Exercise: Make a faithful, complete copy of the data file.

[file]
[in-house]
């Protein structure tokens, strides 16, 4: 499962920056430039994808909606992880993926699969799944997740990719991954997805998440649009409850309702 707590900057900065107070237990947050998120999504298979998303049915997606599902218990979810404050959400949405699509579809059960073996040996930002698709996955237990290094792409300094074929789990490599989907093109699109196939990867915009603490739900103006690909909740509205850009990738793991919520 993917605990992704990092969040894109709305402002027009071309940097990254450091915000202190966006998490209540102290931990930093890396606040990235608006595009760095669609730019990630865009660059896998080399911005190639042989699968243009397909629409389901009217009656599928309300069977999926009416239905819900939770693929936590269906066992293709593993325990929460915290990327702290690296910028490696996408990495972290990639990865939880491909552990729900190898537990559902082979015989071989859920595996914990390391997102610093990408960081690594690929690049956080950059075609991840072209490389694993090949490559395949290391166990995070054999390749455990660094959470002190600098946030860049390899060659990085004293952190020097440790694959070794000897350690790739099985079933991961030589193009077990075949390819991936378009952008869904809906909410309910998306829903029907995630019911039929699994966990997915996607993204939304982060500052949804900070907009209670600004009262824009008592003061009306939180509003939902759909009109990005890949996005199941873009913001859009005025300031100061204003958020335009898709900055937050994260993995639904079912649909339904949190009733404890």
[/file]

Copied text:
[in-house]
């Protein structure tokens, strides 16, 4: 499962920056430039994808909606992880993926699969799944997740990719991954997805998440649009409850309702 707590900057900065107070237990947050998120999504298979998303049915997606599902218990979810404050959400949405699509579809059960073996040996930002698709996955237990290094792409300094074929789990490599989907093109699109196939990867915009603490739900103006690909909740509205850009990738793991919520 993917605990992704990092969040894109709305402002027009071309940097990254450091915000202190966006998490209540102290931990930093890396606040990235608006595009760095669609730019990630865009660059896998080399911005190639042989699968243009397909629409389901009217009656599928309300069977999926009416239905819900939770693929936590269906066992293709593993325990929460915290990327702290690296910028490696996408990495972290990639990865939880491909552990729900190898537990559902082979015989071989859920595996914990390391997102610093990408960081690594690929690049956080950059075609991840072209490389694993090949490559395949290391166990995070054999390749455990660094959470002190600098946030860049390899060659990085004293952190020097440790694959070794000897350690790739099985079933991961030589193009077990075949390819991936378009952008869904809906909410309910998306829903029907995630019911039929699994966990997915996607993204939304982060500052949804900070907009209670600004009262824009008592003061009306939180509003939902759909009109990005890949996005199941873009913001859009005025300031100061204003958020335009898709900055937050994260993995639904079912649909339904949190009733404890």